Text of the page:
October 28, 2020

Renée Zellweger is reborn with the fall of Judy Garland | Culture

Renée Zellweger, as Judy Garland in the movie.

The road to Oscar for best actress this season seems to be paved with yellow tiles. Or, rather, golden, the color of the prizes that are raining Renée Zellweger (Katy, Texas, 50 years old) for her incarnation of Judy Garland in the film that has meant his triumphant return to Hollywood after a self-imposed retirement of several years. In Judy, which opens in Spain tomorrow Friday, the interpreter transforms into a sunken legend, typical role to make revenue in the awards season and, for him, Zellweger is favorite to Oscar (It would be the second of his career) and Bafta after having already won the Golden Globe and the Actors Guild Award (SAG). It is paradoxical that while Judy died from an accidental overdose of barbiturates six months after the events narrated by this biopic, the Texan is living what the English media have baptized as The Renéessance (Rendering).

The challenge of becoming the actress of The Wizard of Oz It started in 2017, when producer David Livingstone sent him the script, based on the work of Peter Quilter At the end of the rainbow. She was immersed in the project almost without being aware of having accepted it. “I really don’t know if I did it. David and Rupert Goold, the director, told me: ‘Let’s try some looks, and take some photos, maybe sing some songs, train the voice a bit and maybe record some song, ”the actress tells EL PAÍS in the presentation of the film in London. “So they booked a few hours of study on Abbey Road and to that I did answer: ‘Yes! I will go! If only to snoop on Abbey Road, I will go. ”

In December 1968, Judy Garland was 46 years old, ruined and homeless, hooked on alcohol and pills, and struggled for custody of her children. He accepted five weeks of concerts at a London nightclub, The Talk of The Town, but his erratic behavior made every night there unpredictable: sometimes, fueled by the love of his audience, he behaved like the star he always was – the film winks at its status as an icon of the gay community–; others, consumed by lack of sleep and by their demons and addictions, left the stage between boos. Zellweger was intrigued that a film with a tribute soul focused on the fall of myth and not its rise. “Rupert wanted to tell the truth about the life of an interpreter, and the cost that that entailed,” he explains. “Because if you don’t look at Judy’s difficult moments, the challenges she faced, the occasions when it seemed like she was from outside defeated, it is impossible for you to appreciate how truly extraordinary it was. ”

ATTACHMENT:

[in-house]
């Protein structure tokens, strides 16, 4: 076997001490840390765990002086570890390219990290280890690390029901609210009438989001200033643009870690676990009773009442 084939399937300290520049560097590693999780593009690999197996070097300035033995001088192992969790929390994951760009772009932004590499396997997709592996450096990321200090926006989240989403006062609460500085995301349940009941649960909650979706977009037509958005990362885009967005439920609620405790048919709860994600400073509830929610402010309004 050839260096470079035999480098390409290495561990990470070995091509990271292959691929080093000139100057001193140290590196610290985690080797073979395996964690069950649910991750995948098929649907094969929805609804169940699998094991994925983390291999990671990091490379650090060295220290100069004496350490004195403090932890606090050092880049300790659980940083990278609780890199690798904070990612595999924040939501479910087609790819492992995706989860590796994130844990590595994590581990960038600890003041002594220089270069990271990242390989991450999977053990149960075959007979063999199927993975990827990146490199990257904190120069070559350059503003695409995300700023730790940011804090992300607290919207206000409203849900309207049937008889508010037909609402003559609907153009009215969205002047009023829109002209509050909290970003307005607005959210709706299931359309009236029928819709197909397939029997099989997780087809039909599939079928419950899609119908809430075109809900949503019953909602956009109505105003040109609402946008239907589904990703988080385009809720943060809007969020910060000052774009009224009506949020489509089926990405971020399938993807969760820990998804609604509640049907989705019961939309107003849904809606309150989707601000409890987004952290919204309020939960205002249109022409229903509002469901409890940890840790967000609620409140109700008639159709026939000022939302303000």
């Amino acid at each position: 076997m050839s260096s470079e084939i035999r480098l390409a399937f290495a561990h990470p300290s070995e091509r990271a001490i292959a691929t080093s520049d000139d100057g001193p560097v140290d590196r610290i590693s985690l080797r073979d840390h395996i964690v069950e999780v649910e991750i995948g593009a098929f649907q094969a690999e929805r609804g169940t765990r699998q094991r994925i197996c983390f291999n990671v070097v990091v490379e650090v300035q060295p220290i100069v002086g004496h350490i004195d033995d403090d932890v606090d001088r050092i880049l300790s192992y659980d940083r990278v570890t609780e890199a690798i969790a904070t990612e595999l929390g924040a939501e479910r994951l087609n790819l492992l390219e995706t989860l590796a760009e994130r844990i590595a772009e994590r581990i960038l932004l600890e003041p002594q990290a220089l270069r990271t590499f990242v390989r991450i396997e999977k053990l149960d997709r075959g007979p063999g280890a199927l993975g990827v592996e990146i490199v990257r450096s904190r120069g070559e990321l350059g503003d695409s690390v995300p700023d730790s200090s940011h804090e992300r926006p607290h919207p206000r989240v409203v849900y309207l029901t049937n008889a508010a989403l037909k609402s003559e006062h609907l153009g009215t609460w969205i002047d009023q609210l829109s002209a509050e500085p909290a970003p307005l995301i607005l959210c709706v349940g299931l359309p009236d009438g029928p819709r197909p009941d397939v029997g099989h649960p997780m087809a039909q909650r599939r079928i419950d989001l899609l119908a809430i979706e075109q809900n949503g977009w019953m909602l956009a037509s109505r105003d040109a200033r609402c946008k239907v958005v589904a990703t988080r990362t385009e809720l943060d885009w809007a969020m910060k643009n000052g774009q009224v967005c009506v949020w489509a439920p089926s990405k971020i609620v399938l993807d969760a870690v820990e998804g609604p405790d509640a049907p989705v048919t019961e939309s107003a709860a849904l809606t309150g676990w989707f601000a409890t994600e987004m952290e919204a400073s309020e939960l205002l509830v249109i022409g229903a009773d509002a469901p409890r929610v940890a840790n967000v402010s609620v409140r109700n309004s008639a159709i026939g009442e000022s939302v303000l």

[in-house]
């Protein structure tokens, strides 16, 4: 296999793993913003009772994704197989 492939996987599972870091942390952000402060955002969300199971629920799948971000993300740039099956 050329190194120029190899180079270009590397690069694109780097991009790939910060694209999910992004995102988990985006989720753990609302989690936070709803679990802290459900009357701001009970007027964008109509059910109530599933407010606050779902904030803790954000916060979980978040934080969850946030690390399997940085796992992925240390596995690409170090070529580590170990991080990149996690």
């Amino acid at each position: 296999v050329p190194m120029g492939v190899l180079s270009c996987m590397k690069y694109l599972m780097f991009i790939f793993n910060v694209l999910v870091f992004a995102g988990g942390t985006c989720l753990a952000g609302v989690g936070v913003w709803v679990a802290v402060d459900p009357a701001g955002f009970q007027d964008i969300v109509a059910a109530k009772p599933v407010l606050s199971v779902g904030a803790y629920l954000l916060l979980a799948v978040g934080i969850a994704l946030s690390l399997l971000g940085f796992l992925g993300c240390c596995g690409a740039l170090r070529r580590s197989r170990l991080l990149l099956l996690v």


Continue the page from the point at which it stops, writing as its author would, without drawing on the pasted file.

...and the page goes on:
To perfect a transformation that never falls into imitation or caricature, Zellweger read obsessively, spent hours on YouTube, studied Garland’s body posture – something hunched over – and reproduced his gestures and tics. But, above all, he trained his voice with discipline to be able to interpret the great successes of his repertoire live and with audience, Over the rainbow included; something that, for Goold, tanned in theater, was an indispensable requirement. “He sought to reproduce that indelible magic that reminds people who saw Judy act, that energy shared between an interpreter and her audience … I wanted it to be true, so she tried to eliminate everything that was not necessary in terms of makeup, or Any other device. It was a very crude experience, and I’m glad about it, because I would have cheated on a lot of things if I had left, ”he laughs. Nose and false teeth, brown contact lenses and a wig are among the few tricks used by hairdressing and makeup designer Jeremy Woodhead, also an Oscar nominee.

As a child, Judy was mistreated by ruthless machinery that made her a star at the expense of her physical and mental health, and the film reflects it with a series of flashbacks that leave Louis B. Mayer in lousy place (the comparison between him and Harvey weinstein is, admits the actress, “obvious”). “At least today we are talking about it and questioning things that we did not think about opposing before,” he says. “When young women come of age and do not know a world with a glass ceiling, it is inevitable that they ask about inequalities and why they have to tolerate situations that are clearly abusive. ” Zellweger also paid the toll of fame and has suffered constant media scrutiny over his appearance. He left the cinema between 2010 and 2016 – he returned with Bridget Jones’ Baby–, and she is not very sure that the industry that has received her with open arms is so different from the one she left a decade ago to take care of herself more, travel, study, write a pilot for a series, do feminist activism and, in short, reorder your priorities: “I don’t read anything, I don’t interact much and my circle is not from Hollywood. I travel, walk my dogs, I am alone often, and my idea to go out is to play cards with friends, write together, share ideas or play music. So I find it difficult to calibrate if it has changed. ”


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